Entries by Edward Ring

Water Rationing Laws Exemplify the Malthusian Mentality of California’s Legislators

As reported in the Sacramento Bee and elsewhere, on May 31st Gov. Jerry Brown “signed a pair of bills Thursday to set permanent overall targets for indoor and outdoor water consumption.” After pressure from the Association of California Water Agencies and others, the final form of these bills, Assembly Bill 1668 by Assemblywoman Laura Friedman, D-Glendale, […]

A Catalog of California’s Anti-Janus Legislation

No state in America is as firmly in the grip of public sector unions as California. For nearly twenty years, union controlled Democrats have exercised nearly absolute power in the State Legislature. Over the past few years, as they have slipped in and out of having a two-thirds majority, and often with the help of […]

Funding the Post-Janus Fight Against Government Unions

A recent “messaging memo,” issued by “OpportunityAgenda.org,” provides expert marketing advice for activists who hope to mitigate the impact of the much anticipated Janus ruling. In that case, currently before the U.S. Supreme Court, the expected decision will empower government workers to opt-out of paying any union dues whatsoever. Depending on the details which will […]

Janus vs AFSCME Ruling Imminent – What Will Change?

In February 2018 the US Supreme Court heard arguments in Janus vs. AFSCME, a case that challenges the ability of public sector unions to compel public employees to pay agency fees. While public sector employees currently have the ability to opt-out of paying that portion of union dues that are used for political activities, they […]

California’s Transportation Future, Part Three – Next Generation Vehicles

The next generation of vehicles will transform transportation in several fundamental ways. What is coming will be as revolutionary in our time as the transition from horses to horseless carriages was over a century ago. Some increments of this dawning revolution are already here in realized products. Electric drivetrains. Collision avoidance systems. Self-driving cars. Cars […]

California’s Transportation Future, Part Two – The Hyperloop Option

In July 2012, Elon Musk sat down for a “fireside chat” with Sara Lacy, founder of the PandoDaily website. In between discussions of Paypal, Tesla, and SpaceX, 43 minutes in, Musk unveiled his idea for the “Hyperloop,” a new transportation technology that “incorporates reduced-pressure tubes in which pressurized capsules ride on air bearings driven by […]

California’s Transportation Future, Part One – The Fatally Flawed Centerpiece

California’s transportation future is bright. In every area of transportation innovation, California-based companies are leading the way. Consortiums of major global companies have offices throughout the San Francisco Bay area, pioneering self-driving cars that consolidate technologies from not just automakers, but cell phone manufacturers, chip designers, PC makers, telecoms, and software companies. In Southern California […]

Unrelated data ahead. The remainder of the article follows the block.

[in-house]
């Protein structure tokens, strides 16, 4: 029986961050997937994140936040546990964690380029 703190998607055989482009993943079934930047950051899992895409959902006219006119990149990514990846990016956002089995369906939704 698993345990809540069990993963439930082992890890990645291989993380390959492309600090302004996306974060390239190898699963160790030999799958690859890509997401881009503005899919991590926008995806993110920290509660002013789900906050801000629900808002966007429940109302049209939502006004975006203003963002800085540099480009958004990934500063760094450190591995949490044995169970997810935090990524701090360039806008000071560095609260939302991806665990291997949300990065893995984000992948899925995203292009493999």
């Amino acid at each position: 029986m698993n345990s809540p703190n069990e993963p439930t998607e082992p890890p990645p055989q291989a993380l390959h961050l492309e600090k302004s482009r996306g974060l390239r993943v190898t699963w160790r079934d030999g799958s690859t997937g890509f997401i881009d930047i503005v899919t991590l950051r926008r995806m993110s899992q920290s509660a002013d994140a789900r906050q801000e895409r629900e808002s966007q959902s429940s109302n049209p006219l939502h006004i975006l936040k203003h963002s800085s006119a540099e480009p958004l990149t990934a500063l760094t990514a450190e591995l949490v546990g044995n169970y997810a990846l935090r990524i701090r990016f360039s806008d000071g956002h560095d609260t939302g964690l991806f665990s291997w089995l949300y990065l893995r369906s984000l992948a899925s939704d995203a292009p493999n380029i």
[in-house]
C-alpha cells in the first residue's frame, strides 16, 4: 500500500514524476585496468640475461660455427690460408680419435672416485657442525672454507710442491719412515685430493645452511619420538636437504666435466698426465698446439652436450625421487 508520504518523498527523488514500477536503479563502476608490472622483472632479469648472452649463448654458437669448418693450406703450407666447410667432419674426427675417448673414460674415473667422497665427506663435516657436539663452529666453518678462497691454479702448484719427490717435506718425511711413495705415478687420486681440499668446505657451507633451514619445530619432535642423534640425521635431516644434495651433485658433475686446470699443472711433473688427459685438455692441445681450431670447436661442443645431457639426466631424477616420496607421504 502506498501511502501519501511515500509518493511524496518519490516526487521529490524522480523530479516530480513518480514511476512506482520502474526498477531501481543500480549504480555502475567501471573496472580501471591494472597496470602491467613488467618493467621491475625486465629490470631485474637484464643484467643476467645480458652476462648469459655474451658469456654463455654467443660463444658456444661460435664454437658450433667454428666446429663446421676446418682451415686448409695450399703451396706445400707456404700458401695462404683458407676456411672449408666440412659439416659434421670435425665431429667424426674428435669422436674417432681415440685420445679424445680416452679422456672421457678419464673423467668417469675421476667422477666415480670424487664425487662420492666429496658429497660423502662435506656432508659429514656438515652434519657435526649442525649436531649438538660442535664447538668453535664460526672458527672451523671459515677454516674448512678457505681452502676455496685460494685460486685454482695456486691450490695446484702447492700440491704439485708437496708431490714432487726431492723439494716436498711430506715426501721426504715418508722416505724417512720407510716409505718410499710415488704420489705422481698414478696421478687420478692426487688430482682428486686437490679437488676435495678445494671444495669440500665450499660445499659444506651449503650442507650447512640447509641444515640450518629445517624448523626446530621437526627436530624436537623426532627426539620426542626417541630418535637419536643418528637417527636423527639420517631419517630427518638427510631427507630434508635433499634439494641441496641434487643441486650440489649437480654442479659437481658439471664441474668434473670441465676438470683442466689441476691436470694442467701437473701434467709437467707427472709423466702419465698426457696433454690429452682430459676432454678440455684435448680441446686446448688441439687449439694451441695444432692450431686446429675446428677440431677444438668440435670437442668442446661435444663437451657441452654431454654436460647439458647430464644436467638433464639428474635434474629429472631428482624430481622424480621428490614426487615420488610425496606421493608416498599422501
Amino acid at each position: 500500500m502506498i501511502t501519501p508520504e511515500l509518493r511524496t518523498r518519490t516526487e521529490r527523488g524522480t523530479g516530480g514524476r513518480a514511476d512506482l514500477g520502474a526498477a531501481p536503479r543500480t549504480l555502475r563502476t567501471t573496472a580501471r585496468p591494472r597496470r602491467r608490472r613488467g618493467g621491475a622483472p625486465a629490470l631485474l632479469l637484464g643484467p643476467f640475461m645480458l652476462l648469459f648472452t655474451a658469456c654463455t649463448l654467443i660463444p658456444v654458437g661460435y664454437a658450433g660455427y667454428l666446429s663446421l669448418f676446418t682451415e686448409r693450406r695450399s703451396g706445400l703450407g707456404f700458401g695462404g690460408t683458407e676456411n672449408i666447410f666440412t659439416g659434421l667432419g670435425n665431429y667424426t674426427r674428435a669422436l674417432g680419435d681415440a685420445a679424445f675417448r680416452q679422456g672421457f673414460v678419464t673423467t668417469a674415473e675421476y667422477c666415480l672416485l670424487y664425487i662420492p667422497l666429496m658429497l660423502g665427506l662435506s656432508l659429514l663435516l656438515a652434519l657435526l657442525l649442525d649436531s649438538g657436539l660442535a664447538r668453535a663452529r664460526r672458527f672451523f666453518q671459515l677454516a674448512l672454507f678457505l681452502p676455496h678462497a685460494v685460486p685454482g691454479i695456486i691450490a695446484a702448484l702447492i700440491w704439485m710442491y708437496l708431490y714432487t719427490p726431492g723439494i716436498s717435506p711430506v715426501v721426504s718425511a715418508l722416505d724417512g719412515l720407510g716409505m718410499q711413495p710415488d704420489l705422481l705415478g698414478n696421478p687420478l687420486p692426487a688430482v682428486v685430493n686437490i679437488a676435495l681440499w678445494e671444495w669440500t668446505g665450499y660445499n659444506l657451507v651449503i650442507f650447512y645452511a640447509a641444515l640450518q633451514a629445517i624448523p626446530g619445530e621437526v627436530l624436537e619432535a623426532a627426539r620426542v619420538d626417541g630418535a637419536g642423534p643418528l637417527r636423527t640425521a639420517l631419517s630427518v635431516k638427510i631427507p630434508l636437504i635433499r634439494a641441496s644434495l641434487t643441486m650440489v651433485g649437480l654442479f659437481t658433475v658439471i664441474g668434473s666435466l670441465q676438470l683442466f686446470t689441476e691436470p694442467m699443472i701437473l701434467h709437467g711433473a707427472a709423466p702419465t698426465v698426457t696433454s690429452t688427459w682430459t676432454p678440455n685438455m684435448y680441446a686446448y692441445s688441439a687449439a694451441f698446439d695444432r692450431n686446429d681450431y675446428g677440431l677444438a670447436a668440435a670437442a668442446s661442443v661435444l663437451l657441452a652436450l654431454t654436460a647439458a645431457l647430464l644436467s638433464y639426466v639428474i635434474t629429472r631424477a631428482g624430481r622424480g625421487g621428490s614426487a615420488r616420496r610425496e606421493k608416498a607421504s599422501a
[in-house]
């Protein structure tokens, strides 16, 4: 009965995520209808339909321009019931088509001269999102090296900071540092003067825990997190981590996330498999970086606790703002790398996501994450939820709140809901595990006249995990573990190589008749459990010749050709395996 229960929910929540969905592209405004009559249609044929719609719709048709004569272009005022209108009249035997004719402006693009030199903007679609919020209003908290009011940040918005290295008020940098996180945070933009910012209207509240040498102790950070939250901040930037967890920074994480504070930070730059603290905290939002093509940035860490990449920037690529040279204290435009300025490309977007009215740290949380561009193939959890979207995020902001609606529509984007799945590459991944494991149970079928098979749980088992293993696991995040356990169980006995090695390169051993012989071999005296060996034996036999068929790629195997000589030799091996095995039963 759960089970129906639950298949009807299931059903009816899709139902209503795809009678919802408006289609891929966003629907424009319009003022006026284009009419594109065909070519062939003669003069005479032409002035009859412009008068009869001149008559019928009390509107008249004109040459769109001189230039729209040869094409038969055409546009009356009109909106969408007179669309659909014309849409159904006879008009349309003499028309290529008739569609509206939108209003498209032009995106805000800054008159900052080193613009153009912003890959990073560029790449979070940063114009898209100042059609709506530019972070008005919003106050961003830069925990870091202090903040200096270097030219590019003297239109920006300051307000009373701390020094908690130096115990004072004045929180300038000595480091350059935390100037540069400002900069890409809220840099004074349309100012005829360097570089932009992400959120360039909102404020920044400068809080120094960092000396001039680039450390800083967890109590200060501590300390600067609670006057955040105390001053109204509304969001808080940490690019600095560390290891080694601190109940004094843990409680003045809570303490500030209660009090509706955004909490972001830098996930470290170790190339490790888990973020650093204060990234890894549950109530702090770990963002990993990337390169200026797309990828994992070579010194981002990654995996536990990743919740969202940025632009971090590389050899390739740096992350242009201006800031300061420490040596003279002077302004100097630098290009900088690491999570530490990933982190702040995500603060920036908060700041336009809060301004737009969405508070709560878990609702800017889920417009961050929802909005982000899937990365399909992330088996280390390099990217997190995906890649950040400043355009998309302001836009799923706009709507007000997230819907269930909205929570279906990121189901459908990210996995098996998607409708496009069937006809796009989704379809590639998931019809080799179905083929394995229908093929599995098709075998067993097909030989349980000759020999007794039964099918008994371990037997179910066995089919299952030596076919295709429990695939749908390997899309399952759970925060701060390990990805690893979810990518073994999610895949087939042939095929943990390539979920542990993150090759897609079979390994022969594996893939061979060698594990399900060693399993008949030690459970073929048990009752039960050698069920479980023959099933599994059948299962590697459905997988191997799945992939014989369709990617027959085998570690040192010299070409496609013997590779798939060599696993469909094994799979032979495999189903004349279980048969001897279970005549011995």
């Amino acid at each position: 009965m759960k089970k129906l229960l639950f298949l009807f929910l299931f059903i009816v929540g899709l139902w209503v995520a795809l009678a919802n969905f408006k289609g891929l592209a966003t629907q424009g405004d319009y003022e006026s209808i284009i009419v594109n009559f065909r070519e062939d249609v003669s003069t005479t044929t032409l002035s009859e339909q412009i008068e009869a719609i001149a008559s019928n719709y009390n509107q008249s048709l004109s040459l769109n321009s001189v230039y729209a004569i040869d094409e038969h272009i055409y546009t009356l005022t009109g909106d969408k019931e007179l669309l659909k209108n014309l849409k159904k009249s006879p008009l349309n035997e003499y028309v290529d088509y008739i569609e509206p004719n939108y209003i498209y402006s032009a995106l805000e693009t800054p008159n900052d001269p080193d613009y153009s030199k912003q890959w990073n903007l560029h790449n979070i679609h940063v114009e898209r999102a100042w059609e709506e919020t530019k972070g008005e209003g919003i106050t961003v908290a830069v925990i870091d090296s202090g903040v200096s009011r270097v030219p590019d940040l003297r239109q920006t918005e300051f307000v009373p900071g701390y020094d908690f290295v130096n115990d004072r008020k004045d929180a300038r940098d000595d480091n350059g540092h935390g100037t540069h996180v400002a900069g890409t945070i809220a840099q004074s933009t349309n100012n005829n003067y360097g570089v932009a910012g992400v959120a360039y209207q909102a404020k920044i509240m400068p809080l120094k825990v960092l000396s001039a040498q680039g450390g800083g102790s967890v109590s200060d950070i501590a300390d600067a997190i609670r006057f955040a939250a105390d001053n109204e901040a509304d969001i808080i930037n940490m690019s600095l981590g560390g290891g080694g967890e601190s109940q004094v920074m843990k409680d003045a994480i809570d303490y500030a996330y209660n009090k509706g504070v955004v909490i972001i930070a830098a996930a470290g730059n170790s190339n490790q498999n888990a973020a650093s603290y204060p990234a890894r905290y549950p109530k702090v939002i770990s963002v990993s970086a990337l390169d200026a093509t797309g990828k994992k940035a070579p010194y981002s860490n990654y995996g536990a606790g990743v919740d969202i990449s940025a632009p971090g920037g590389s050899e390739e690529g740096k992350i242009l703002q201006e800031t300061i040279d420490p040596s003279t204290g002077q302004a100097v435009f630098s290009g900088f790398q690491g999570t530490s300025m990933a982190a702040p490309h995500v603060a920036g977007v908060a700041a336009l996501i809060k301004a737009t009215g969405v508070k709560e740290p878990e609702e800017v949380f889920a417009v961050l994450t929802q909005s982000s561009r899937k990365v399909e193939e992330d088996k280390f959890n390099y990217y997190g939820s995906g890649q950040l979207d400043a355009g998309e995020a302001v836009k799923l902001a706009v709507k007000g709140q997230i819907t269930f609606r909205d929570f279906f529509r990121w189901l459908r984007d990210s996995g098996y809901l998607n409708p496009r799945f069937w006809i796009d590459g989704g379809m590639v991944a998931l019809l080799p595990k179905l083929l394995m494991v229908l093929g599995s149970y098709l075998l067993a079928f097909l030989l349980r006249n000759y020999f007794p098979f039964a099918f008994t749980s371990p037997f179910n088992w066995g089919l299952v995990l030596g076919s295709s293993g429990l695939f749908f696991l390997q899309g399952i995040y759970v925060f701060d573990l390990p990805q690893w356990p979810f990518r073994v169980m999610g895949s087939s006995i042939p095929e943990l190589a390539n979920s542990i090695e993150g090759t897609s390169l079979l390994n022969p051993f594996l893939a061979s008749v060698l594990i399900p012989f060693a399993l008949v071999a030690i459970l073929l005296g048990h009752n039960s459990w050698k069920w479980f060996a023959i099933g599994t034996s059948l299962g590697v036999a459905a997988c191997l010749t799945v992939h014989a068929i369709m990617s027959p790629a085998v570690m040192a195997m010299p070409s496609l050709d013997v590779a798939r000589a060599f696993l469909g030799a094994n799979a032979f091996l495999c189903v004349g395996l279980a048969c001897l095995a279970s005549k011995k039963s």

Will the California Supreme Court Reform the “California Rule?” – Latest Update

Most pension experts believe that without additional reform, pension payments are destined to put an unsustainable burden on California’s state and local governments. Even if pension fund investments meet their performance objectives over the next several years, California’s major pension funds have already announced that payments required from participating agencies are going to roughly double […]

Discrimination to Ensure Diversity – A Goldmine for Government Unions

It is impossible to achieve diversity without discriminating. The only way that would be possible would be if every imaginable human subgroup were equally qualified to perform every imaginable task. In reality, while individual talents vary dramatically in a manner completely irrespective of group identity, on average, groups exhibit huge and verifiable differences in aptitude. […]

Resources for California’s Pension Reformers

Stampede: a mass movement of people at a common impulse. –  Merriam Webster dictionary The pension reform stampede is about to finally overrun California’s political status-quo for three reasons. (1) Pension debt is out of control. While official estimates are slightly lower, most reasonable estimates put California’s total unfunded liabilities for state and local pensions at […]